Chancellor Angela Merkel did the right thing. She left Germany. And Germany is in turmoil. The bailout policies she and her government had pushed through and that parliament had passed just after the EU summit ran into discord, accusations, and threats. Everybody was applying pressure. And the Federal Constitutional Court will now have to decide—and it already made its first decision.
Germany and France exist in two different universes, apparently: France, safely ensconced in a Eurozone without bailouts and with nary a debt crisis on the horizon, debates its economic and social model. Germany sees a Eurozone ravaged by a debt crisis with mind-boggling bailout costs and risks that stir up a furor on all sides, and everything is getting questioned, even the euro itself.
Finnish Finance Minister Jutta Urpilainen set the scene for the long European summer break when she declared that Finland was a dedicated member of the Eurozone, eager to solve the crisis, but “not at any price”; it wouldn’t agree to take on “collective responsibility for debts and risks of other countries” via a banking union. And if push came to shove: “We are prepared for all scenarios, including abandoning the Euro.”
Rather than solving the Eurozone debt crisis once and for all, the EU summit gummed up the bailout process with controversy in the very country that everyone is counting on to save the Eurozone, Germany—but also elsewhere—and nothing has been resolved. And as before, there’s Greece, inexorably tottering towards its more or less graceful exit from the Eurozone as… “The patience of the public has been exhausted.”
Markets were soaring in Asia, Europe, the US, everywhere. Spanish stocks skyrocketed 5.7% and Greek stocks 7.5%. Let the good times roll. The euro jumped to the highest level in two weeks. Yields on Spanish bonds fell off a cliff, with the 10-year benchmark down from over 7% to 6.38%, the lowest since, well, Monday. A miracle had happened. Chancellor Angela Merkel had blinked. Um, a little bit.
It’s astounding how distorted the coverage of Germany in the Eurozone bailout scheme has been—at least in the English-speaking mainstream media. Time after time, we’re confronted with the inanest headlines that place Chancellor Angela Merkel and her fellow politicians on some kind of invisible verge where they will suddenly, and under tremendous international pressure, come to their senses and … blink.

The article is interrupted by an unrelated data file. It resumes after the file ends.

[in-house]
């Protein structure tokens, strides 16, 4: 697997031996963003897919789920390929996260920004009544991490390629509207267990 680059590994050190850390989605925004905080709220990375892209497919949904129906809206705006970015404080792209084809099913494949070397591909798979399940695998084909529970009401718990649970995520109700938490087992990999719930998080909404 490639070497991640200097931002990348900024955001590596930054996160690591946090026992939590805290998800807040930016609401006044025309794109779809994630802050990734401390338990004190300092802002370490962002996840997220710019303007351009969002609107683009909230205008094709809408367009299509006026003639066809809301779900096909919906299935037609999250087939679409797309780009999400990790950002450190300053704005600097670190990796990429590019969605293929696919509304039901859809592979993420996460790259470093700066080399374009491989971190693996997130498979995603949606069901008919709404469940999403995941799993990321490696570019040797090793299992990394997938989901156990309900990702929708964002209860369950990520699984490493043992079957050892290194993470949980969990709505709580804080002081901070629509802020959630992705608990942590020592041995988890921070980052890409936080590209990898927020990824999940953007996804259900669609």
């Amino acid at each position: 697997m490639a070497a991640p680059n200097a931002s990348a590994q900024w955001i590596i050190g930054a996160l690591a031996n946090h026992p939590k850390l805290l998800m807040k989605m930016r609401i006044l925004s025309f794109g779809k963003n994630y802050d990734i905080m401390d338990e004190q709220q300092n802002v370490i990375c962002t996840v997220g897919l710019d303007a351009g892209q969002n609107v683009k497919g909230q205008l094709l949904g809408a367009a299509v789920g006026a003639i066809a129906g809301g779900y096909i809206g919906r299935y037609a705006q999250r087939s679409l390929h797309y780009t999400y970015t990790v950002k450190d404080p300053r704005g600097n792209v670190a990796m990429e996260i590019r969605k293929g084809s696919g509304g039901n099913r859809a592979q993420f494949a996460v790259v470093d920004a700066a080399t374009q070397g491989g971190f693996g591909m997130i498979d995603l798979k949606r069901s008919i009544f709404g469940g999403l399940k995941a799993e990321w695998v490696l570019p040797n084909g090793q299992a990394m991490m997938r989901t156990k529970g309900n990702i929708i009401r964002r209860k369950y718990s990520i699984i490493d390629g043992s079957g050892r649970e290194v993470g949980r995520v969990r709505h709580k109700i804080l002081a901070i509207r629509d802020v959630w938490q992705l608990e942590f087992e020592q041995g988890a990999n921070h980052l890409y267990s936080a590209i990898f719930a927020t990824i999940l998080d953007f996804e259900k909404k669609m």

In Cyprus, it’s panic time. €1.8 billion is needed by June 30. That’s just the beginning. Its banks have been eviscerated by Greek government bonds, Greek corporate debt, a real estate bubble that collapsed, and a title-deed scandal that they colluded in. It has a communist president and vast deposits of natural gas. Russia and China hover nearby. And it points out, unwittingly, why no country should ever do what the EU Summit will focus on: transfer even more sovereignty to the EU.
During the two-day EU summit on June 28 and 29, all eyes will be breathlessly riveted on German Chancellor Angela Merkel—with one question on all lips: will she blink? Because nothing less than the future of the Eurozone and the euro is at stake. And by extension, the world economy. Only she can save it. And she’d have only 48 hours!
One thing Greek politicians have taught other European leaders: fear mongering for the purpose of extortion is the way to go. It might not work, and it might be counterproductive, and it might destroy confidence in the economy and give investors goose bumps and blow up markets, and it might cause spooked consumers to hold back on purchases and worried businesses to freeze hiring plans, thus exacerbating the situation, but it’s nevertheless the way to go.
Poor Angela Merkel. The beleaguered German Chancellor just can’t catch a break. She has already committed hundreds of billions of taxpayer euros to bailing out collapsing countries. In return, she wants them to live within their means and restructure their economies so that the bailouts wouldn’t have to continue ad inifinitum. For that, she joins the Axis of Evil. And then the Swiss Minister of Defense speaks up.